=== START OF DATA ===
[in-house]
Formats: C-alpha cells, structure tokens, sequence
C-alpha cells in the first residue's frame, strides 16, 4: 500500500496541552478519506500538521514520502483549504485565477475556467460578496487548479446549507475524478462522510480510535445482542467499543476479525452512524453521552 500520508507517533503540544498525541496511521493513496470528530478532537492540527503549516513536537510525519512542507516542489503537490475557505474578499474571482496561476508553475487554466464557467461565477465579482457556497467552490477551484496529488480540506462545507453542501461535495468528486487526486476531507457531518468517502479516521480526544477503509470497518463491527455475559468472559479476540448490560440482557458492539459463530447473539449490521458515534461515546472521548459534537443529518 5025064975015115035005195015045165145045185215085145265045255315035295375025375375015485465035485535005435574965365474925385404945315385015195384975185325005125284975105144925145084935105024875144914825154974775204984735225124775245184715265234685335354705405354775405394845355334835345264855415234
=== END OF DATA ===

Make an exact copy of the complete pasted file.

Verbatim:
[in-house]
Formats: C-alpha cells, structure tokens, sequence
C-alpha cells in the first residue's frame, strides 16, 4: 500500500496541552478519506500538521514520502483549504485565477475556467460578496487548479446549507475524478462522510480510535445482542467499543476479525452512524453521552 500520508507517533503540544498525541496511521493513496470528530478532537492540527503549516513536537510525519512542507516542489503537490475557505474578499474571482496561476508553475487554466464557467461565477465579482457556497467552490477551484496529488480540506462545507453542501461535495468528486487526486476531507457531518468517502479516521480526544477503509470497518463491527455475559468472559479476540448490560440482557458492539459463530447473539449490521458515534461515546472521548459534537443529518 5025064975015115035005195015045165145045185215085145265045255315035295375025375375015485465035485535005435574965365474925385404945315385015195384975185325005125284975105144925145084935105024875144914825154974775204984735225124775245184715265234685335354705405354775405394845355334835345264855415234